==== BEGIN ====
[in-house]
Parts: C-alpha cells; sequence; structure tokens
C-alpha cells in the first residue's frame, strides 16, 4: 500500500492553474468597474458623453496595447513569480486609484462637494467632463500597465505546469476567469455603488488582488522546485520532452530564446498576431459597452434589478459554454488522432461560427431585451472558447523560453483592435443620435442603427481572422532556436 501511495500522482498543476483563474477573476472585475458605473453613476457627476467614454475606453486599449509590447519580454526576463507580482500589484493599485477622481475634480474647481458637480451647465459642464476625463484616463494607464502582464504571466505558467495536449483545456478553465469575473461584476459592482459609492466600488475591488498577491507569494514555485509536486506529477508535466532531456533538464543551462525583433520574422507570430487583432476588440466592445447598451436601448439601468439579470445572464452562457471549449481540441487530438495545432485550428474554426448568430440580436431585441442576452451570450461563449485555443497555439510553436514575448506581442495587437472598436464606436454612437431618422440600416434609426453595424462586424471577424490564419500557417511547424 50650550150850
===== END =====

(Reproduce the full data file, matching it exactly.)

[in-house]
Parts: C-alpha cells; sequence; structure tokens
C-alpha cells in the first residue's frame, strides 16, 4: 500500500492553474468597474458623453496595447513569480486609484462637494467632463500597465505546469476567469455603488488582488522546485520532452530564446498576431459597452434589478459554454488522432461560427431585451472558447523560453483592435443620435442603427481572422532556436 501511495500522482498543476483563474477573476472585475458605473453613476457627476467614454475606453486599449509590447519580454526576463507580482500589484493599485477622481475634480474647481458637480451647465459642464476625463484616463494607464502582464504571466505558467495536449483545456478553465469575473461584476459592482459609492466600488475591488498577491507569494514555485509536486506529477508535466532531456533538464543551462525583433520574422507570430487583432476588440466592445447598451436601448439601468439579470445572464452562457471549449481540441487530438495545432485550428474554426448568430440580436431585441442576452451570450461563449485555443497555439510553436514575448506581442495587437472598436464606436454612437431618422440600416434609426453595424462586424471577424490564419500557417511547424 50650550150850